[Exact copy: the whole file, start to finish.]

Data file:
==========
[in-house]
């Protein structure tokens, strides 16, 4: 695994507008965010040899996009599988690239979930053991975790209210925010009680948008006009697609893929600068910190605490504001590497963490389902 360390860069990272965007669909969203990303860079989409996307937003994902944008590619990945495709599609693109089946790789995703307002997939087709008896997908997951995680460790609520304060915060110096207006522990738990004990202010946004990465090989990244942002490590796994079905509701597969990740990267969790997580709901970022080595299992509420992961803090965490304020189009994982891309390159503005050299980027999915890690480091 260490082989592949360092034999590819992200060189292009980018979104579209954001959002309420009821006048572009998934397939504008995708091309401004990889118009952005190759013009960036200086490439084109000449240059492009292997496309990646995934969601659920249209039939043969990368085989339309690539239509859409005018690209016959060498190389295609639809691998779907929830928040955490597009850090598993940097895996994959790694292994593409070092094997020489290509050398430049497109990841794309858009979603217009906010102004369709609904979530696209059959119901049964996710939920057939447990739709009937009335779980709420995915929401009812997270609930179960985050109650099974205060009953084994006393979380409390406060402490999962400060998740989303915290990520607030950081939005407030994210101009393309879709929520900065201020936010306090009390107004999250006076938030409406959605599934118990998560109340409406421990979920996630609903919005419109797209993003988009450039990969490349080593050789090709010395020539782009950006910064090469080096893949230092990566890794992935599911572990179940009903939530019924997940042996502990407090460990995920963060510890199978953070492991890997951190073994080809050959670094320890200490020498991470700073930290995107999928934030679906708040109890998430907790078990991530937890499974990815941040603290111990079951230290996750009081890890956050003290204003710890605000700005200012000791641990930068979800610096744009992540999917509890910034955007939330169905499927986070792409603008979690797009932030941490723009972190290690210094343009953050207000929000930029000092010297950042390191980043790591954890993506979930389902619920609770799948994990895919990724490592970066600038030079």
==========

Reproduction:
[in-house]
């Protein structure tokens, strides 16, 4: 695994507008965010040899996009599988690239979930053991975790209210925010009680948008006009697609893929600068910190605490504001590497963490389902 360390860069990272965007669909969203990303860079989409996307937003994902944008590619990945495709599609693109089946790789995703307002997939087709008896997908997951995680460790609520304060915060110096207006522990738990004990202010946004990465090989990244942002490590796994079905509701597969990740990267969790997580709901970022080595299992509420992961803090965490304020189009994982891309390159503005050299980027999915890690480091 260490082989592949360092034999590819992200060189292009980018979104579209954001959002309420009821006048572009998934397939504008995708091309401004990889118009952005190759013009960036200086490439084109000449240059492009292997496309990646995934969601659920249209039939043969990368085989339309690539239509859409005018690209016959060498190389295609639809691998779907929830928040955490597009850090598993940097895996994959790694292994593409070092094997020489290509050398430049497109990841794309858009979603217009906010102004369709609904979530696209059959119901049964996710939920057939447990739709009937009335779980709420995915929401009812997270609930179960985050109650099974205060009953084994006393979380409390406060402490999962400060998740989303915290990520607030950081939005407030994210101009393309879709929520900065201020936010306090009390107004999250006076938030409406959605599934118990998560109340409406421990979920996630609903919005419109797209993003988009450039990969490349080593050789090709010395020539782009950006910064090469080096893949230092990566890794992935599911572990179940009903939530019924997940042996502990407090460990995920963060510890199978953070492991890997951190073994080809050959670094320890200490020498991470700073930290995107999928934030679906708040109890998430907790078990991530937890499974990815941040603290111990079951230290996750009081890890956050003290204003710890605000700005200012000791641990930068979800610096744009992540999917509890910034955007939330169905499927986070792409603008979690797009932030941490723009972190290690210094343009953050207000929000930029000092010297950042390191980043790591954890993506979930389902619920609770799948994990895919990724490592970066600038030079």